Scotland needs 35,000 new houses for social rent by 2026, report by leading economist claims

The report was written by former chief economist at the Royal Bank of Scotland, Stephen Boyle.

Monday, 28th September 2020, 7:00 am
More social housing is needed in Scotland, a new report has said.
More social housing is needed in Scotland, a new report has said.

More than 35,000 new houses for social rent should be built in Scotland to help grow the economy and create jobs while reducing homelessness and improving health and education for residents, a new report has claimed.

The report, called ‘A new economic case for social housing’ has been written by Stephen Boyle, the former chief economist at the Royal Bank of Scotland, and was commissioned by homelessness charity Shelter.

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The report claims the construction of 35,000 new social homes by 2026 would create nearly £12 billion in additional GDP while creating jobs across the country.

However, Shelter Scotland says this figure is now closer to 37,100 homes and is calling on all parties to commit without delay to building the homes.

The report states £4bn of GDP would be created through providing homes to the homeless, while children living in decent housing would make them more productive in later life, adding another £1.5bn.

The construction of the houses themselves and the maintenance of them would add an additional £6.4bn and generate around 900 jobs a year.

Mr Boyle, the author of the report, said housing was not the “silver bullet” it would “go a long way” to helping improve wellbeing in Scotland over the coming years.

He said: “Investment in housing is investment in people in a host of ways, from improving health and education to tackling climate change and reducing poverty. It also delivers much-needed conventional economic benefits of more jobs and higher incomes.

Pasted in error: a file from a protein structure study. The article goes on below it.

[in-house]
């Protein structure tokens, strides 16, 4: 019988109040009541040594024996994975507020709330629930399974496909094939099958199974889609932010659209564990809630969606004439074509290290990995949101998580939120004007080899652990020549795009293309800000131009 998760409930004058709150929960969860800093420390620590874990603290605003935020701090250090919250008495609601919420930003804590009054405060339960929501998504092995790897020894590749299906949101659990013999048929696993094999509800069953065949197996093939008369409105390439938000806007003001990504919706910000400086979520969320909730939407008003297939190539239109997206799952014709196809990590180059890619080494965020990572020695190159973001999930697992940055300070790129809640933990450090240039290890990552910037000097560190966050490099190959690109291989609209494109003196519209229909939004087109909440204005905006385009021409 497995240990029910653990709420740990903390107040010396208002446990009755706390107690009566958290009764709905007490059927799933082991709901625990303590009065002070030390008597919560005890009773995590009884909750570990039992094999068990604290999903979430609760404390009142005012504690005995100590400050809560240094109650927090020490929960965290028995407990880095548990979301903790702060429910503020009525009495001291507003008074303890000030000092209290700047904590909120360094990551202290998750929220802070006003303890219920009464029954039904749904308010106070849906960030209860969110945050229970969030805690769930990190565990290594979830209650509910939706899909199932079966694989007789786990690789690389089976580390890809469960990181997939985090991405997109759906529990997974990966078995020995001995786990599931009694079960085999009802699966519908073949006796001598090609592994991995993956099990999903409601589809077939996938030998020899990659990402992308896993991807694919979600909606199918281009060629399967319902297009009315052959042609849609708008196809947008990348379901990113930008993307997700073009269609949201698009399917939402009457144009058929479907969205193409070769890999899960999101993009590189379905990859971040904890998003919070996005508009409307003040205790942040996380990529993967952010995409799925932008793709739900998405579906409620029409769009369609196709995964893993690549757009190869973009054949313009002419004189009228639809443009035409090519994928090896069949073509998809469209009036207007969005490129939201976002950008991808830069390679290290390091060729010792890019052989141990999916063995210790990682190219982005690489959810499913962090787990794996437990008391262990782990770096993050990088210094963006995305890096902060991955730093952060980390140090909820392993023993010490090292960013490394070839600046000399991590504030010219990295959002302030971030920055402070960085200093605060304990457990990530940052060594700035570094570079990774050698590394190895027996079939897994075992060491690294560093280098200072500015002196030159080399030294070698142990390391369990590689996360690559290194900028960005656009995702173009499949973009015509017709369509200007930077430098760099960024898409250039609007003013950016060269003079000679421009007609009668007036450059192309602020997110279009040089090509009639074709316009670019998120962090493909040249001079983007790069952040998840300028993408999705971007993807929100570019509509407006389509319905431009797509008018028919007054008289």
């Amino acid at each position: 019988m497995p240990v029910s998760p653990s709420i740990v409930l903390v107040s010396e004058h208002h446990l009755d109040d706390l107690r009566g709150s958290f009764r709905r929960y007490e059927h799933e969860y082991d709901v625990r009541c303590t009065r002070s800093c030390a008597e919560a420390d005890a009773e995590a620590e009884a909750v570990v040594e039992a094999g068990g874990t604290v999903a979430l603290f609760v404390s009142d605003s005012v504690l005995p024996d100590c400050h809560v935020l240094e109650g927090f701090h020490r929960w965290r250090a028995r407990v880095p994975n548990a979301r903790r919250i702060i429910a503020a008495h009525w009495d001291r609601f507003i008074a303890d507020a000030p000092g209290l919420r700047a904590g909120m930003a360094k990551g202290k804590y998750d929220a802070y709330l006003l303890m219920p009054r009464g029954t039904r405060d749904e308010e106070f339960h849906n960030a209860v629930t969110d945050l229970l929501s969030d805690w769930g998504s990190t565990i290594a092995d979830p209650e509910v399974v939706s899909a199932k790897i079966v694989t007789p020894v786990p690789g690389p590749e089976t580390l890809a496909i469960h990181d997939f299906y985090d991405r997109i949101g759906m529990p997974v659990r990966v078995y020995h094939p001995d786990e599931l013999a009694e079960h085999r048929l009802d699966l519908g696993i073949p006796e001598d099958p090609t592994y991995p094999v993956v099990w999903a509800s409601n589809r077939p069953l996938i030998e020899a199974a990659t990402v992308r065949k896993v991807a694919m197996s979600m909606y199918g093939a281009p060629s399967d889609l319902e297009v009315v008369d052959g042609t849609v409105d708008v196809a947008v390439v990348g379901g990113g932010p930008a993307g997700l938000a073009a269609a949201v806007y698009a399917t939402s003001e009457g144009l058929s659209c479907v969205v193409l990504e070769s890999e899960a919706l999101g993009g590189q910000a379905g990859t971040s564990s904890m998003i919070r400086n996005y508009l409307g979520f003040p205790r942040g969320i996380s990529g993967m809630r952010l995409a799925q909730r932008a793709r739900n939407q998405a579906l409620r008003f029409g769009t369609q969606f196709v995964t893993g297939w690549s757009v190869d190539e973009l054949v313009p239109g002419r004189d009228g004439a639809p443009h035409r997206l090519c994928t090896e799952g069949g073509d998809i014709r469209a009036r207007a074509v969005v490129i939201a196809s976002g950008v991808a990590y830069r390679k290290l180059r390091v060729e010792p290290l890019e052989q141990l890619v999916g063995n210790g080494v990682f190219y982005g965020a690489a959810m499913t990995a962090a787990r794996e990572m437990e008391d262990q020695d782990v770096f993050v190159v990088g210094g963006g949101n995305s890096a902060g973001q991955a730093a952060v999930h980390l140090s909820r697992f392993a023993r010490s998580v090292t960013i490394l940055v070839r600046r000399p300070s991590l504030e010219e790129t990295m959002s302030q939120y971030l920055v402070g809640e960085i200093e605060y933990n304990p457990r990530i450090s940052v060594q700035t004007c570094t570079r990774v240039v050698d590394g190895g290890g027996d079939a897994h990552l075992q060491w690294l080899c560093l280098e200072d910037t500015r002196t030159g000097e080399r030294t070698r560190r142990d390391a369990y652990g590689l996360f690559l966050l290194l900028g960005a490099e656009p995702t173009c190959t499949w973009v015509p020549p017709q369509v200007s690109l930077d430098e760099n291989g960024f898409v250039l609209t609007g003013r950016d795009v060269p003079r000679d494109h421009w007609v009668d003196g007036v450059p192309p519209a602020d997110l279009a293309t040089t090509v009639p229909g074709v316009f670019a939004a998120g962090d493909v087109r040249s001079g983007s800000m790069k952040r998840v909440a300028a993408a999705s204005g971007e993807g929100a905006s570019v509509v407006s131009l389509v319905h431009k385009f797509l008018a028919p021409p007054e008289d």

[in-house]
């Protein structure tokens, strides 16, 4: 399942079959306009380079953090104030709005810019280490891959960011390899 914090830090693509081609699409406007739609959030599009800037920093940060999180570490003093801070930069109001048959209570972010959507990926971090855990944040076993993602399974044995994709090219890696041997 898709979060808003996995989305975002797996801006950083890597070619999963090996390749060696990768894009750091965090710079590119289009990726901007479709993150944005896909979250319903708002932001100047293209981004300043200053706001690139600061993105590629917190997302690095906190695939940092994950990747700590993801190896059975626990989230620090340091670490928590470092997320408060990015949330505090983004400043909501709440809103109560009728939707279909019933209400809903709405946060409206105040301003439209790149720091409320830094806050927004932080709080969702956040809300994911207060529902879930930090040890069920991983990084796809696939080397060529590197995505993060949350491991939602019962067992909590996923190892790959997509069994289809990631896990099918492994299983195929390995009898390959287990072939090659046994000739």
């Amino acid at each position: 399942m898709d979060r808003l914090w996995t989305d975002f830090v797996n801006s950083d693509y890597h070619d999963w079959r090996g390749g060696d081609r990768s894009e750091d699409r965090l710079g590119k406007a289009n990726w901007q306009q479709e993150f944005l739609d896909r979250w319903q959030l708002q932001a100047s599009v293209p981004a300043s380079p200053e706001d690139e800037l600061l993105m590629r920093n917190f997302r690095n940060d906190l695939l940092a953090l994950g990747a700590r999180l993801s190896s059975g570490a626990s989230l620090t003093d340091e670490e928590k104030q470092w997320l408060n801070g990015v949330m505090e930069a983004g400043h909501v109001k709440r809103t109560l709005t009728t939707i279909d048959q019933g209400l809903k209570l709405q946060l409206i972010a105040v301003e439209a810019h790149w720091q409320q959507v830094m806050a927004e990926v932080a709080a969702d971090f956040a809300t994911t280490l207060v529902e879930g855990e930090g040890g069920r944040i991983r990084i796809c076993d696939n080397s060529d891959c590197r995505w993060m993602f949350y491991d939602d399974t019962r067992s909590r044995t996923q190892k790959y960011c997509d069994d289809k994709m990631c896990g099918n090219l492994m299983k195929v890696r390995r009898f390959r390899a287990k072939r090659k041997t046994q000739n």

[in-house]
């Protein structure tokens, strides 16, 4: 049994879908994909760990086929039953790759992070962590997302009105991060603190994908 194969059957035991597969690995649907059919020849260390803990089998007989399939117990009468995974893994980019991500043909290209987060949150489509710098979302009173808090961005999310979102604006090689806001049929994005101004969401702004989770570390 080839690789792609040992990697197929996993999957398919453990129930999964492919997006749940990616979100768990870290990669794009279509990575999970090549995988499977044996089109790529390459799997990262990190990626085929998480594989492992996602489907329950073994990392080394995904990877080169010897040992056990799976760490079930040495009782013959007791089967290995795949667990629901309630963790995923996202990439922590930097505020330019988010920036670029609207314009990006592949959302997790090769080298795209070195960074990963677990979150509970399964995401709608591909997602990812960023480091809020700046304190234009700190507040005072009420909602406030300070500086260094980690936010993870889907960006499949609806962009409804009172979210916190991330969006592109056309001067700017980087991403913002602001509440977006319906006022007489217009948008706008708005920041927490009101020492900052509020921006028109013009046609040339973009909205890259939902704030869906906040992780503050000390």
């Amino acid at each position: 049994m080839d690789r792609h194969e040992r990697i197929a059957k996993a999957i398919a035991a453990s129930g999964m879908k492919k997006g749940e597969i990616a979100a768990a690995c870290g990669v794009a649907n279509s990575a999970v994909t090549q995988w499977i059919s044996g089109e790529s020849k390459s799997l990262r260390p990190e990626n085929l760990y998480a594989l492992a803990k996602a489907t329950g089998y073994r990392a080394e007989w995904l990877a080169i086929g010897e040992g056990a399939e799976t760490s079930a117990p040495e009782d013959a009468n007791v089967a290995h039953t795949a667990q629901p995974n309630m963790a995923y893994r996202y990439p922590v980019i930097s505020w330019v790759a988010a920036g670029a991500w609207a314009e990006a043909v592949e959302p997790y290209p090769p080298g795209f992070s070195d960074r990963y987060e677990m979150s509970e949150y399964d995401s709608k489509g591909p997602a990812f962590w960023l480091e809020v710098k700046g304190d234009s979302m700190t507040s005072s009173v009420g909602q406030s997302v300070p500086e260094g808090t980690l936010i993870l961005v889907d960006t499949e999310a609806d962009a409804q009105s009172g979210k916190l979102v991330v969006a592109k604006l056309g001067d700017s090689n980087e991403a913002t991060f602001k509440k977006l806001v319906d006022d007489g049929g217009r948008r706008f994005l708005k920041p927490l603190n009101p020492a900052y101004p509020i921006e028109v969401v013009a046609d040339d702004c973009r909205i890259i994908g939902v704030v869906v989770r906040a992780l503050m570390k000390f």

“Covid-19 has underlined the benefits of good quality housing. People who live in sub-standard accommodation or who are homeless are more likely to develop conditions that compromise their immune systems, while overcrowding can make it easier for infections to spread.

"Children living in unsatisfactory housing arrangements already suffered an educational penalty. School closures are likely to have had an especially adverse effect on them, not least because poor quality, overcrowded and temporary accommodation is not a supportive environment for home schooling.

"What’s more, investing in social housing has the added benefit of boosting jobs and incomes as the economy rebuilds from recession. And we know that a programme of housing investment can be delivered.

“A good quality and affordable home can be the springboard from which children thrive and adults from all walks of life achieve their full potential.”

During this parliamentary term which will end next May, the Scottish Government has committed to building 50,000 affordable homes - including 35,000 properties for social rent.

Alison Watson, director of Shelter Scotland, said: “We welcome the findings of Stephen Boyle’s report, which come at a time of great uncertainly for tens of thousands of families and individuals across Scotland who may worry for their jobs, their wellbeing and their homes.

“However, poverty, homelessness and poor housing are not new, they existed long-before the current crisis.

“This analysis, as well as what we’re seeing on a daily basis at the sharp end of the housing crisis, shows us that the Scottish Government must do more to deliver the homes people need. While we commend them for building more social homes than ever before, they are in effect running the bath without the plug.”

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